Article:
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Air crash Flight 800 July 1996

Air Crash Investigation – are all pilots now unsafe?

Air Crash – bad news travels faster than a jet liner

With the tragic loss of the Germanwings Airbus A320 last week airlines are scrambling to change their policies with regards to minimum requirement of crew in the cockpit at any one time. Experienced airline pilots are baffled by this.  It’s reasonable to expect airlines to allay fears of seasoned travellers but the fact remains, pilots crashing aircraft deliberately are few and far between.

Read Aviation Safety Network for more information regarding possible deliberate crashes.

Air crash Flight 800 July 1996
Reconstruction Flight TWA800 – Wiki (This work is in the public domain in the United States)

In an air crash the pilot is innocent until proven guilty

While the latest crash is made all the more tragic because of the many people on-board, including children, this ‘supposed’ selfish act is therefore by no means the only one and the NTSB and other worldwide safety boards must be working frantically to find a solution. I say ‘supposed’ here because the investigation is not over and the co-pilot is assumed to be at fault – the news media forget that everyone is presumed innocent until proven otherwise. This applies to pilots as well.


The safety lockout mechanism was designed to keep bad people out and good people in – as simple as that.  The mere fact that a pilot may have to leave the cockpit for a few seconds compromises the security – going to the toilet is a natural event, not hijacking an aircraft.  The pilot can put the aircraft into a nose dive which will only take a few seconds – this did not happen in the case of the Germanwings disaster. Also to this date nobody knows what happened to flight MH370. Everything is driven by the news, conspiracies or not. Speculation is rife. Nothing sells faster than bad news. An air crash is always a spectacular news seller. With social media now being the number one driving force, the headlines have to always be that much more spectacular.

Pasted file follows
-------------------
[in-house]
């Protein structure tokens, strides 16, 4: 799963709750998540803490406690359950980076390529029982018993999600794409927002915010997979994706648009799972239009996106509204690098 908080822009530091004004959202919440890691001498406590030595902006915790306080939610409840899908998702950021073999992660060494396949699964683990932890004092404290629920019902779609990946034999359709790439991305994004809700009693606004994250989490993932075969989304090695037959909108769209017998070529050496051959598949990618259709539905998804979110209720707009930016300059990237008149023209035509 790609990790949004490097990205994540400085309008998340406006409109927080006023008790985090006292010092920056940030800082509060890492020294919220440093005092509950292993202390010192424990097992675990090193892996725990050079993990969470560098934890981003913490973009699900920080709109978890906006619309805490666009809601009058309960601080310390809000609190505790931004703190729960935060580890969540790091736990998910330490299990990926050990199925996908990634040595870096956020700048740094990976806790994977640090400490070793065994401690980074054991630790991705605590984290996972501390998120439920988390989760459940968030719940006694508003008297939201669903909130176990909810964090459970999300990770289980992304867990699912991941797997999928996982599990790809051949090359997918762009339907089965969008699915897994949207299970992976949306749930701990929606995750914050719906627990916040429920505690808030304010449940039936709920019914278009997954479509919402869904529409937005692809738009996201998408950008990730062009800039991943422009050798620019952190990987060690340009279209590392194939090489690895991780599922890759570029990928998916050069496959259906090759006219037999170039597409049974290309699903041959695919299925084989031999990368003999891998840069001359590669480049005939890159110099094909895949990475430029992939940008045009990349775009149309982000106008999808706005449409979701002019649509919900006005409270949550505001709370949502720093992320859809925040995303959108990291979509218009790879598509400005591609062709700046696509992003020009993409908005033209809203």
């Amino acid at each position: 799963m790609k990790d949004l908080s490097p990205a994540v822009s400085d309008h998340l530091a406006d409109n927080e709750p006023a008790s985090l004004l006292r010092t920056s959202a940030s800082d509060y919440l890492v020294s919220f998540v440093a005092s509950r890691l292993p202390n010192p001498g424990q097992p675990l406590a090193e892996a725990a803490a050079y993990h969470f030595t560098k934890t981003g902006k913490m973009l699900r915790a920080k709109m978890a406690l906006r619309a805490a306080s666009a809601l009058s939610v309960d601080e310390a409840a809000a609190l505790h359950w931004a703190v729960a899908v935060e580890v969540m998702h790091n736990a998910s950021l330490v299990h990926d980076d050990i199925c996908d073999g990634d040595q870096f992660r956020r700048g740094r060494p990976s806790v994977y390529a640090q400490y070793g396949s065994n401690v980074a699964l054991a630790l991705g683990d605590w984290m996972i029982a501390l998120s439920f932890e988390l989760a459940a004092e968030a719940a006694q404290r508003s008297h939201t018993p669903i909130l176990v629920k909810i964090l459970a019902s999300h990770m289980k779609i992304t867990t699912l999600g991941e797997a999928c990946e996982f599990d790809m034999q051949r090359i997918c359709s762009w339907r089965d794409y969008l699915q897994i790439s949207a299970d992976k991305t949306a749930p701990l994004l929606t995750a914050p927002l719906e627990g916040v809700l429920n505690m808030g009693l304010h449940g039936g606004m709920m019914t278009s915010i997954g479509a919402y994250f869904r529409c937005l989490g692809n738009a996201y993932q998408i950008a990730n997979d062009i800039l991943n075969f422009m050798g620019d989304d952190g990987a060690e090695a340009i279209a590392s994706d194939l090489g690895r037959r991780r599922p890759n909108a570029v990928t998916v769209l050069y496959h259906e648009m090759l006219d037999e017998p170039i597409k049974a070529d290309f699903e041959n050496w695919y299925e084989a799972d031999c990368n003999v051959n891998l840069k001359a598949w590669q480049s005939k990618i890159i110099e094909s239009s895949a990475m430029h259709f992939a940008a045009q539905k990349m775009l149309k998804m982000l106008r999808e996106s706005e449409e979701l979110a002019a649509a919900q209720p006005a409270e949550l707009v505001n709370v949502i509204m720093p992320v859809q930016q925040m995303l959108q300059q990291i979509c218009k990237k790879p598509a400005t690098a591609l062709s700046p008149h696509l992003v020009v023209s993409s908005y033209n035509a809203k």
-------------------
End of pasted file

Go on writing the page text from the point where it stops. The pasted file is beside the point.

Pilots are human too

Most countries and their airlines carry out routine drug, alcohol and physical/mental fitness programs for their pilots. Just one forced air-crash through deliberate pilot intervention is one too many – but let’s not paint with the doom and gloom brush. Pilots are only human after all.

Boeing and no doubt Airbus may have the means to control an aircraft remotely but I fear that we are throwing just a little too much emphasis on modern electronics and snake-oil – the pilot is and should be a highly trained individual. The first and last resort to flying safety, like the driver of a motor vehicle. Would you trust most drivers in the seat of a jet airliner?  Yet they kill more people on the roads than a pilot on the ground or in the air. It may be an unfair comparison but if a driver is as highly trained as an airliner pilot we would have fewer road deaths. Period.


For now, making all these drastic changes to company policy is over compensation. An average crew member taking the place of the captain or co-pilot is possibly as clueless as Joe Soap in the cockpit. Pilots should be commended, not create a scenario where we believe them all to be psychopaths, waiting for the cockpit door to be locked so they could crash the aircraft. If I was a pilot I wouldn’t like this element of mistrust through management. (read Science on the Web – Dr David Warren).

Read South African Sunday Times article on SA pilots here – the more one reads about this the more paranoid we become. Although the article has been written responsibly (I think) the fact is that too many permutations into how this may be construed remains. South African pilots are amongst the best in the world. Will Qantas and British Airways be next?

For now then, wait for the actual report into this sad incident and don’t jump to conclusions. An air crash is taken seriously and in most cases there will always be a recommendation. How about some insight by a pilot? Interesting and intelligent article about what domestic pressures an airline pilot may face on Philip Greenspun’s weblog





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